Posted: Jan 13 2009, 02:58 PM


Regular Member


Group: Members
Posts: 18
Member No.: 3
Joined: 7-January 09



Did Columbia Vivatonals ever end up with Nipper dogs on 'em?

I used a microscope and determined that it does say "The Gramophone Company" in tiny letters on the decal. Did Columbia own that by 1950?

[Edit: US Wikipedia says yes, starting in 1931.]

This post has been edited by Steve E. on Jan 13 2009, 03:02 PM
Top
Steve E.
Posted: Jan 19 2009, 12:02 PM


Regular Member


Group: Members
Posts: 18
Member No.: 3
Joined: 7-January 09



I just did a time test. I can get 9 minutes of play out of one winding of this. On the HMV 101 I can get, I think, 6 3/4 minutes. Actually, that makes me all the more impressed at the HMV 101 given that it's a single spring. (Neither spring has been lubricated.)

This post has been edited by Steve E. on Jan 19 2009, 12:12 PM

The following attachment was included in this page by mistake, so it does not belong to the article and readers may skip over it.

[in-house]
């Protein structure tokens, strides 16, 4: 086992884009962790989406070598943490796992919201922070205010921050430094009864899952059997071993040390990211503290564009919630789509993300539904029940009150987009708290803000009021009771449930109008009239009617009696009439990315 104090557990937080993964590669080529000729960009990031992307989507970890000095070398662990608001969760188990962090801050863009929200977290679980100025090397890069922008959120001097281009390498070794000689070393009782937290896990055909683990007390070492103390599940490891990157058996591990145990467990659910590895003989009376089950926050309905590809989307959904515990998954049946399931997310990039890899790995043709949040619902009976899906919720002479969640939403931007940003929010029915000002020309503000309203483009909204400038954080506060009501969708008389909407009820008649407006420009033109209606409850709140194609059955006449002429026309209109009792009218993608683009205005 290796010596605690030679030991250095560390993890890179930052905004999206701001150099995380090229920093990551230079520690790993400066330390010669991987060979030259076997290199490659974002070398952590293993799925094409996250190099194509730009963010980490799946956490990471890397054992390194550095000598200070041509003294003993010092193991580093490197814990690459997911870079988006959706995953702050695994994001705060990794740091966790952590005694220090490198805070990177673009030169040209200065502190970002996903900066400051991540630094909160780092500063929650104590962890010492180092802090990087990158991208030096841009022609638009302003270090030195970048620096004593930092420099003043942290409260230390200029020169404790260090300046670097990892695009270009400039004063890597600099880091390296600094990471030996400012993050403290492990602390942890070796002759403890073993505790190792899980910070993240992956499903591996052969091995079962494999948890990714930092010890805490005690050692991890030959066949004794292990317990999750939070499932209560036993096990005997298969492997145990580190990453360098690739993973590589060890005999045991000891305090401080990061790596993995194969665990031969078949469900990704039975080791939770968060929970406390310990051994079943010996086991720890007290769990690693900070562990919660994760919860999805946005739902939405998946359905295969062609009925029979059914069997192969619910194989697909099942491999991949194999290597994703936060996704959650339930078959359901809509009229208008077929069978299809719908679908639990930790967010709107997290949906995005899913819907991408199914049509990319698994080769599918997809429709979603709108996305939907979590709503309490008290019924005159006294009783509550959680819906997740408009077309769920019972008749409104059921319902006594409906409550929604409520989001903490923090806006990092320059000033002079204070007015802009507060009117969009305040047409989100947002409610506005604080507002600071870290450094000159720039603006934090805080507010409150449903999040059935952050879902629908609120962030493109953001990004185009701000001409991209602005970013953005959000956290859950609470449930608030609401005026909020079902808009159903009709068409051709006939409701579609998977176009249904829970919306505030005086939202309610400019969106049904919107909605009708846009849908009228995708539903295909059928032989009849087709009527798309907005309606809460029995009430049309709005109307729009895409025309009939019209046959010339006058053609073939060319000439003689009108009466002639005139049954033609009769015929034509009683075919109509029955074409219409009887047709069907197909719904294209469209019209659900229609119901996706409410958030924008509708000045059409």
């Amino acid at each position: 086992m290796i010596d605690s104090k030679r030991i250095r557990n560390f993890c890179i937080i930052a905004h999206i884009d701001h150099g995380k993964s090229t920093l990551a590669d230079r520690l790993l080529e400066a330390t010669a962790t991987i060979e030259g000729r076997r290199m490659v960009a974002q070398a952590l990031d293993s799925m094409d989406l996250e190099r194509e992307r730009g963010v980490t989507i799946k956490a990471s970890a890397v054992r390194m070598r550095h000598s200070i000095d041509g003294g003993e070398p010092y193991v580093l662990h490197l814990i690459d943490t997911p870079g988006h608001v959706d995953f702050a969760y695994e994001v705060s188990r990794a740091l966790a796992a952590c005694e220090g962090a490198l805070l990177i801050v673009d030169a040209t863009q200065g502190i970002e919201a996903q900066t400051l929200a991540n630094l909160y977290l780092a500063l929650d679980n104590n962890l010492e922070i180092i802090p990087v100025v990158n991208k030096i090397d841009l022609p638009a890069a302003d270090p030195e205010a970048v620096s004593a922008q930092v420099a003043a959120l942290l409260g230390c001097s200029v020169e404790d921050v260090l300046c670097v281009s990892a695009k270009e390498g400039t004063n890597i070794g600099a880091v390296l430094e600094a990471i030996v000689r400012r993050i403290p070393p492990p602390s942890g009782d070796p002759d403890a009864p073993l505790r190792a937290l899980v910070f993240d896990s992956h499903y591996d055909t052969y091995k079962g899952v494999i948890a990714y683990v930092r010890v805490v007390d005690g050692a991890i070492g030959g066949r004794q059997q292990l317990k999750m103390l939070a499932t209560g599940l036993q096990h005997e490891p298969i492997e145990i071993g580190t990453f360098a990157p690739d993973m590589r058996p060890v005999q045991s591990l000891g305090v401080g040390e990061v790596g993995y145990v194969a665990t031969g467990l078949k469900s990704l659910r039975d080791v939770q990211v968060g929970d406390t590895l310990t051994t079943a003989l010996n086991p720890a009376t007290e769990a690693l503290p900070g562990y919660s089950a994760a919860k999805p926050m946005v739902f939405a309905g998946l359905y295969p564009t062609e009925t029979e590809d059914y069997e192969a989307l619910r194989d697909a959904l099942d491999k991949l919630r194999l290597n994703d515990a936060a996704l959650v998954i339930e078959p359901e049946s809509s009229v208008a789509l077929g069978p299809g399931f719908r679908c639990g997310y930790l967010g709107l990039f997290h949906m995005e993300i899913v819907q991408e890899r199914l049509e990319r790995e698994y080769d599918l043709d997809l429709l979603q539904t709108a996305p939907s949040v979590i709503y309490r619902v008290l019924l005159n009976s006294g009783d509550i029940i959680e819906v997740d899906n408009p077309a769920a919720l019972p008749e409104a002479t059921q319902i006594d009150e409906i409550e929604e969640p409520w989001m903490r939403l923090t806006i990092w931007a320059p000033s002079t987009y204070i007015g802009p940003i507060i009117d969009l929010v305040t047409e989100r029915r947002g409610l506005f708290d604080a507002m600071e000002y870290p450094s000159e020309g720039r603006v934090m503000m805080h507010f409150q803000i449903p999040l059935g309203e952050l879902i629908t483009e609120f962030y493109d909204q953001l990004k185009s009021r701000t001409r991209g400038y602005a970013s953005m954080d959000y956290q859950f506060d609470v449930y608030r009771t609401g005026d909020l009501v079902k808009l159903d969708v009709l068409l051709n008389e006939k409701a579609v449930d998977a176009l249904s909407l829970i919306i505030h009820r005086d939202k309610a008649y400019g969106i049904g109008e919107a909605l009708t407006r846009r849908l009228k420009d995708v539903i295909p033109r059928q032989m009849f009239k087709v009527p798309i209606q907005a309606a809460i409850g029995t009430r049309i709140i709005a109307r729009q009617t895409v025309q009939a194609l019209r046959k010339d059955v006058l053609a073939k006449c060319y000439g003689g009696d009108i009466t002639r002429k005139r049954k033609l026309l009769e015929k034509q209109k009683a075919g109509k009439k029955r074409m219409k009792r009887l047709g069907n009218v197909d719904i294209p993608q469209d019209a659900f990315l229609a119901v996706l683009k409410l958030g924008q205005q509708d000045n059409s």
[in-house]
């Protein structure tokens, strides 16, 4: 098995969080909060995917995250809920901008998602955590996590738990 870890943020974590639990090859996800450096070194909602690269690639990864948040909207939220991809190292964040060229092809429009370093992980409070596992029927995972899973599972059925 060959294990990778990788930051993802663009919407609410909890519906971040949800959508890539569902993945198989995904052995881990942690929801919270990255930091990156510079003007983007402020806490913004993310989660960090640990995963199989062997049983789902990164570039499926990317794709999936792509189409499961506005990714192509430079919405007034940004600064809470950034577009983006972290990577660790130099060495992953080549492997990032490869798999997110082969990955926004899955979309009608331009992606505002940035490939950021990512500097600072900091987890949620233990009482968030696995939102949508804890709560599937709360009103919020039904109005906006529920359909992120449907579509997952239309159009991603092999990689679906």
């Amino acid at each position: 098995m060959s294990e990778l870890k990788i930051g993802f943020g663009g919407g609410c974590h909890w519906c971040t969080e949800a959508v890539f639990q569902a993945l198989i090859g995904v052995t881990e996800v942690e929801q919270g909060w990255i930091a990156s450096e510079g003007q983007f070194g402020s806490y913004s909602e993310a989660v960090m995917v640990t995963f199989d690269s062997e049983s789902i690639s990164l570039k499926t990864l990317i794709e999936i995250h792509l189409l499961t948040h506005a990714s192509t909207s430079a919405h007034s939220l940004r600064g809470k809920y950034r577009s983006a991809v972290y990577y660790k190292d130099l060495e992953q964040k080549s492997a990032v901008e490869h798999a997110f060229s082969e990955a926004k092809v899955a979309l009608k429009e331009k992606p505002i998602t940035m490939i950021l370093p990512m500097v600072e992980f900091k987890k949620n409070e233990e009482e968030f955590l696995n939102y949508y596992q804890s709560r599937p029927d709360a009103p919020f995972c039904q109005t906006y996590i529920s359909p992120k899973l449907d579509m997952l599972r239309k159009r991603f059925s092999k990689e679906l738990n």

Top
Dan Gilmore
Posted: Jan 19 2009, 07:57 PM


Neo Luddite


Group: Admin
Posts: 1,767
Member No.: 1
Joined: 6-January 09



That's a nice solid spring for a portable!
Top
AZ*
Posted: Jan 19 2009, 09:19 PM


Phono Nut


Group: Members
Posts: 63
Member No.: 2
Joined: 7-January 09



QUOTE (Steve E. @ Jan 13 2009, 12:58 PM)
Did Columbia Vivatonals ever end up with Nipper dogs on 'em? 

I used a microscope and determined that it does say "The Gramophone Company" in tiny letters on the decal.  Did Columbia own that by 1950?

[Edit:  US Wikipedia says yes, starting in 1931.]



In Britain, Columbia and the Gramophone Company (HMV) merged in 1931 to form EMI. Some former Columbia products continued to be manufactured with Columbia trademarks and names, while others were issued with the HMV label. I have a Columbia 204 which is virtually identical to the HMV 97.